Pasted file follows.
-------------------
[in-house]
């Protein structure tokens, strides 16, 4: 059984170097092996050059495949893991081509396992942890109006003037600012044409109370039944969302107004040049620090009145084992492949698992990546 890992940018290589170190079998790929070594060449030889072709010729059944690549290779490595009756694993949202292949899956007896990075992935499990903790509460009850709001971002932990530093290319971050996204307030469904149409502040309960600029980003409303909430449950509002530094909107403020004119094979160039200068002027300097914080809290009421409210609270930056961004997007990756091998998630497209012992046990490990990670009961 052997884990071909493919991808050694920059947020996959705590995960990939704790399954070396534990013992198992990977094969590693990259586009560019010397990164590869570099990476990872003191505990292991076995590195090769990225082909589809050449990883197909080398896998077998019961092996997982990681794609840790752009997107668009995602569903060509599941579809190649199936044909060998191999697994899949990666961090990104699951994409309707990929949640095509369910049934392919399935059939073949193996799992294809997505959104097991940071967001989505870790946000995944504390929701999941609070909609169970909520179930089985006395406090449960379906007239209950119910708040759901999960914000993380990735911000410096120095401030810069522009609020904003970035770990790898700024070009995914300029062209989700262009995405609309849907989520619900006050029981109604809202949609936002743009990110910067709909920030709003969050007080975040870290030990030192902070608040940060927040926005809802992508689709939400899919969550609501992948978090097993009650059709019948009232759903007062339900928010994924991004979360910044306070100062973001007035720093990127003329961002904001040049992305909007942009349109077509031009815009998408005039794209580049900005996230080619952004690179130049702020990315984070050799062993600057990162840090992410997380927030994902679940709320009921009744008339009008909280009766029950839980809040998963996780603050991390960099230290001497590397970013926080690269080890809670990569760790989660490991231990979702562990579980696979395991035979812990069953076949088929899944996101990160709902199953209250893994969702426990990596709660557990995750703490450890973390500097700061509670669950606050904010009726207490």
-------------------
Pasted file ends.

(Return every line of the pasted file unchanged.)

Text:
[in-house]
């Protein structure tokens, strides 16, 4: 059984170097092996050059495949893991081509396992942890109006003037600012044409109370039944969302107004040049620090009145084992492949698992990546 890992940018290589170190079998790929070594060449030889072709010729059944690549290779490595009756694993949202292949899956007896990075992935499990903790509460009850709001971002932990530093290319971050996204307030469904149409502040309960600029980003409303909430449950509002530094909107403020004119094979160039200068002027300097914080809290009421409210609270930056961004997007990756091998998630497209012992046990490990990670009961 052997884990071909493919991808050694920059947020996959705590995960990939704790399954070396534990013992198992990977094969590693990259586009560019010397990164590869570099990476990872003191505990292991076995590195090769990225082909589809050449990883197909080398896998077998019961092996997982990681794609840790752009997107668009995602569903060509599941579809190649199936044909060998191999697994899949990666961090990104699951994409309707990929949640095509369910049934392919399935059939073949193996799992294809997505959104097991940071967001989505870790946000995944504390929701999941609070909609169970909520179930089985006395406090449960379906007239209950119910708040759901999960914000993380990735911000410096120095401030810069522009609020904003970035770990790898700024070009995914300029062209989700262009995405609309849907989520619900006050029981109604809202949609936002743009990110910067709909920030709003969050007080975040870290030990030192902070608040940060927040926005809802992508689709939400899919969550609501992948978090097993009650059709019948009232759903007062339900928010994924991004979360910044306070100062973001007035720093990127003329961002904001040049992305909007942009349109077509031009815009998408005039794209580049900005996230080619952004690179130049702020990315984070050799062993600057990162840090992410997380927030994902679940709320009921009744008339009008909280009766029950839980809040998963996780603050991390960099230290001497590397970013926080690269080890809670990569760790989660490991231990979702562990579980696979395991035979812990069953076949088929899944996101990160709902199953209250893994969702426990990596709660557990995750703490450890973390500097700061509670669950606050904010009726207490």